The Mid-Atlantic region garden offers a unique set of challenges and opportunities due to its climate, weather, soil characteristics, rainfall patterns, and average temperatures. We have a diverse geography, from the coastline with it’s sandy beaches and tidal marshes, to the Appalachian Mountains, with the rolling hills and the Piedmont plateau in between.
Here are some key aspects that make the Mid-Atlantic region garden distinctive:
- USDA Gardening Zones in the Mid-Atlantic
- The Diverse Mid-Atlantic Climate
- Moderate Temperature Extremes
- Ample Rainfall in the Mid-Atlantic
- Rich Fertile Soils
- Native Plants in the Mid-Atlantic Region
- Regional Growing Seasons
- Mid-Atlantic Flower Gardening
- Pest and Disease Challenges
- Gardening in the Mid-Atlantic
USDA Gardening Zones in the Mid-Atlantic
The region spans several USDA hardiness zones (click for an interactive map), which determine what plants can thrive in a particular area. Gardeners in Maryland, District of Columbia, Delaware, New Jersey and most of Virginia garden in zones 7a and 7b. West Virginia and most of Pennsylvania are zone 6. Here is a map for quick reference:
The Diverse Mid-Atlantic Climate
The Mid-Atlantic region experiences a diverse climate, with varying weather patterns throughout the year. Summers are typically warm and humid, while winters can be cold and sometimes snowy, but not extreme. This diversity allows for a wide range of plant choices, from cold-hardy varieties to those that thrive in the short-lived heat.
Moderate Temperature Extremes
While temperatures can occasionally reach extremes, they typically fall within a moderate range. We don’t often have extreme temperatures either in winter or in summer, with the exception of the Appalachian Mountain regions, because of their higher elevation. This allows for the cultivation of a variety of plants, including both cold-season and warm-season crops.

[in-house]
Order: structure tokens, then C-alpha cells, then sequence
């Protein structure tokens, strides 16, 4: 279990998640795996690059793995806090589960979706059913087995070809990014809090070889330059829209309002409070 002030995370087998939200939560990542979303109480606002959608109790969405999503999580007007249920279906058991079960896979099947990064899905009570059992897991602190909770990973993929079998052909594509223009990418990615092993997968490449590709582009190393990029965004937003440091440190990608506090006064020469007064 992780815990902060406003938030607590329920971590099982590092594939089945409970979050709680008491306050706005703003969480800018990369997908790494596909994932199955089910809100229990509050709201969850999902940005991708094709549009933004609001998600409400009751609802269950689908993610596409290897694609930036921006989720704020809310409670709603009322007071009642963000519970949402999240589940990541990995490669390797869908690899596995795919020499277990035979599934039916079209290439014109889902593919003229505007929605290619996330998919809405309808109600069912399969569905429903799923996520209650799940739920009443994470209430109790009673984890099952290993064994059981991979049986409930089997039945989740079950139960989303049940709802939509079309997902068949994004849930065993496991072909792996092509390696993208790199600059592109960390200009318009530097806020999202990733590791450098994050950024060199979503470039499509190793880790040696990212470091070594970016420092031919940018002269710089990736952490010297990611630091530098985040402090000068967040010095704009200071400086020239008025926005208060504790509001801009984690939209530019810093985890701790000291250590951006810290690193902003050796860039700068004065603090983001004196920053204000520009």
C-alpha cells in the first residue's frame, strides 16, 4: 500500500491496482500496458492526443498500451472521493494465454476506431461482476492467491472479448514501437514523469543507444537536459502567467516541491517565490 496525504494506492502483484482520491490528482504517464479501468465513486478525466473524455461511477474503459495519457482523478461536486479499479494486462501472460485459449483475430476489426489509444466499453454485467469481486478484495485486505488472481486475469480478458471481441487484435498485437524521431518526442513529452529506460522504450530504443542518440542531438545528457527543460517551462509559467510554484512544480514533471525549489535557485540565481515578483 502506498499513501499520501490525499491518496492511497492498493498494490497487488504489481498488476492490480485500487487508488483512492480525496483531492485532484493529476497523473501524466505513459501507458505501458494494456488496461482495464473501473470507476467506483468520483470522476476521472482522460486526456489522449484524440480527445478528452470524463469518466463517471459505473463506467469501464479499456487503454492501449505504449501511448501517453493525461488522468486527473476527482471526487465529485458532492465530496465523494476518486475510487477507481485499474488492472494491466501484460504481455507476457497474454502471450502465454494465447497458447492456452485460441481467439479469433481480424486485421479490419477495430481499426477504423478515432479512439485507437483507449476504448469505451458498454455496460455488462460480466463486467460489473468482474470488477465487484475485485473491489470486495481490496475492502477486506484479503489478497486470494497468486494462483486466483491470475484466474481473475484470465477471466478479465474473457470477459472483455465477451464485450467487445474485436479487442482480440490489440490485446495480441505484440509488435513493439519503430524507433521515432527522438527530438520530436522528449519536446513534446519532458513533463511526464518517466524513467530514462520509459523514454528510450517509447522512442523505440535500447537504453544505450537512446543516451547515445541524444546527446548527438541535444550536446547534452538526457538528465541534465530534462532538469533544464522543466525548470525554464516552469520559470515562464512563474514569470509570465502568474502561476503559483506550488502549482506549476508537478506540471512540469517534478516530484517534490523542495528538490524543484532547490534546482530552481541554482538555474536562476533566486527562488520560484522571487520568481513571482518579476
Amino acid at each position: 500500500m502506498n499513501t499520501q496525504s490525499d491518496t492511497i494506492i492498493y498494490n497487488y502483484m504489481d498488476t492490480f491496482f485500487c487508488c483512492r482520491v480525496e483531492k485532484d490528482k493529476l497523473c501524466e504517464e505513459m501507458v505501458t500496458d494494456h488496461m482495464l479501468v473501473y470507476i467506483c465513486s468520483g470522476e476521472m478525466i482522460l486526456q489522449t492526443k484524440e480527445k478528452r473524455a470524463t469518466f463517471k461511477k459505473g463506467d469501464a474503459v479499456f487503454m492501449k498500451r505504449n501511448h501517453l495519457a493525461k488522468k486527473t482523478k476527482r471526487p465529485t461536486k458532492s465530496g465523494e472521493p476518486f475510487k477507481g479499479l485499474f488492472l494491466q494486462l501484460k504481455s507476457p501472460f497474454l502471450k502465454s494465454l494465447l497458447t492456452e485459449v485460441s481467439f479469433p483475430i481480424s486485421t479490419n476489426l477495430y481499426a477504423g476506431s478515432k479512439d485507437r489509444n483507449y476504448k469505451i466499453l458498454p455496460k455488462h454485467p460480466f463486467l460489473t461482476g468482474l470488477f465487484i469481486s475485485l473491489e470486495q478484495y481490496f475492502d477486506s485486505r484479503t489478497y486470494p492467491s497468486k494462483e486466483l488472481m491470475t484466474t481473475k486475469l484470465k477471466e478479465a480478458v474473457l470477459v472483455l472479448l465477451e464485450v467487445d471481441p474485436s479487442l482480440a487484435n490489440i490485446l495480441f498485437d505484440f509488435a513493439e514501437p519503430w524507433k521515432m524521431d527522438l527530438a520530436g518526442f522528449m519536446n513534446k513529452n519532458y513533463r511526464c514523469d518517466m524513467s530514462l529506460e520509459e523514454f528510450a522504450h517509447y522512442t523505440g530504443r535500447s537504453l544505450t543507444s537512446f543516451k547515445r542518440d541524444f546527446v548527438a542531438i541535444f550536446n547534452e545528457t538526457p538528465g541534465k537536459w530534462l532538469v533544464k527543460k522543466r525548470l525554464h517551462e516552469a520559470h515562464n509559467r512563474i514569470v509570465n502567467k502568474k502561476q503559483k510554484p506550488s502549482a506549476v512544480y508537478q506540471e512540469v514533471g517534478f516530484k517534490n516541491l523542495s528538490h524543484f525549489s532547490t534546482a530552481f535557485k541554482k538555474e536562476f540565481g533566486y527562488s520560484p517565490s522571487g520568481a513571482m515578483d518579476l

Hardiness zones are most helpful when you are deciding which perennials to grow. When choosing annual garden plants, it’s much more handy to know the length of the growing season. You can easily calculate that by knowing your average last frost date and your average first frost date. (Google those terms with your zip code).
Ample Rainfall in the Mid-Atlantic
The region generally receives a good amount of rainfall, which is good for most types of plants. On average, the Mid-Atlantic receives about 40 to 45 inches (about 101 to 114 centimeters) of rainfall per year. However, this can vary significantly by location.
It isn’t common, but we can have periods of drought here in the Mid-Atlantic. Practicing regenerative gardening methods, like mulching, can help soil retain moisture during times of drought. It can also help regulate soil temperature during bursts of hot temperatures during the summer.
Rich Fertile Soils
Mid-Atlantic soils can vary, but many areas have rich, well-drained soils that are suitable for gardening. The Piedmont region, which stretches across parts of Maryland and Virginia is known for its clay-rich soils. It’s a rich fertile region where people have farmed for hundreds of years. However, it’s essential to test and amend the soil as needed, as specific soil characteristics can differ within the region.